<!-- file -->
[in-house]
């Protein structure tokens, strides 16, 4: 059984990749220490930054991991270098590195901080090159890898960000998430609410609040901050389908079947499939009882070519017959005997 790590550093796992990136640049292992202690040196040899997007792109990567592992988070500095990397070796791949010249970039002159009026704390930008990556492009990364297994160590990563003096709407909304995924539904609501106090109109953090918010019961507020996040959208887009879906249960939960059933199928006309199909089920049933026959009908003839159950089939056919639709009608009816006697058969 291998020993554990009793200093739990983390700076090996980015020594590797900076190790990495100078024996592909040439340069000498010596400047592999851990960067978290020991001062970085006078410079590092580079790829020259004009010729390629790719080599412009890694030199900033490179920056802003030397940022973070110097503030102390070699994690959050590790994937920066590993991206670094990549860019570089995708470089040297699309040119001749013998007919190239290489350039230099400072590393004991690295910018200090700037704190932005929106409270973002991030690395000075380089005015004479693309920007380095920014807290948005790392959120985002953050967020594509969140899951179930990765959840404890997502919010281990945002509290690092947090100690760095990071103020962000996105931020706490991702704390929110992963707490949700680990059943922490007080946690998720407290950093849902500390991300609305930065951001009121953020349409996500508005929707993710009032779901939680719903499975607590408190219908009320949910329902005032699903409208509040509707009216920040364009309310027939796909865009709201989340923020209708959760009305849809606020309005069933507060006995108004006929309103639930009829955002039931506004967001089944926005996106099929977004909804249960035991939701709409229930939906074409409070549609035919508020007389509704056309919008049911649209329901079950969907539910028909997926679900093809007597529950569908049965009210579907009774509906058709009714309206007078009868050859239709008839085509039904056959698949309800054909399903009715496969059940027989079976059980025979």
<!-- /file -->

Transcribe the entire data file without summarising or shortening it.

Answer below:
[in-house]
């Protein structure tokens, strides 16, 4: 059984990749220490930054991991270098590195901080090159890898960000998430609410609040901050389908079947499939009882070519017959005997 790590550093796992990136640049292992202690040196040899997007792109990567592992988070500095990397070796791949010249970039002159009026704390930008990556492009990364297994160590990563003096709407909304995924539904609501106090109109953090918010019961507020996040959208887009879906249960939960059933199928006309199909089920049933026959009908003839159950089939056919639709009608009816006697058969 291998020993554990009793200093739990983390700076090996980015020594590797900076190790990495100078024996592909040439340069000498010596400047592999851990960067978290020991001062970085006078410079590092580079790829020259004009010729390629790719080599412009890694030199900033490179920056802003030397940022973070110097503030102390070699994690959050590790994937920066590993991206670094990549860019570089995708470089040297699309040119001749013998007919190239290489350039230099400072590393004991690295910018200090700037704190932005929106409270973002991030690395000075380089005015004479693309920007380095920014807290948005790392959120985002953050967020594509969140899951179930990765959840404890997502919010281990945002509290690092947090100690760095990071103020962000996105931020706490991702704390929110992963707490949700680990059943922490007080946690998720407290950093849902500390991300609305930065951001009121953020349409996500508005929707993710009032779901939680719903499975607590408190219908009320949910329902005032699903409208509040509707009216920040364009309310027939796909865009709201989340923020209708959760009305849809606020309005069933507060006995108004006929309103639930009829955002039931506004967001089944926005996106099929977004909804249960035991939701709409229930939906074409409070549609035919508020007389509704056309919008049911649209329901079950969907539910028909997926679900093809007597529950569908049965009210579907009774509906058709009714309206007078009868050859239709008839085509039904056959698949309800054909399903009715496969059940027989079976059980025979």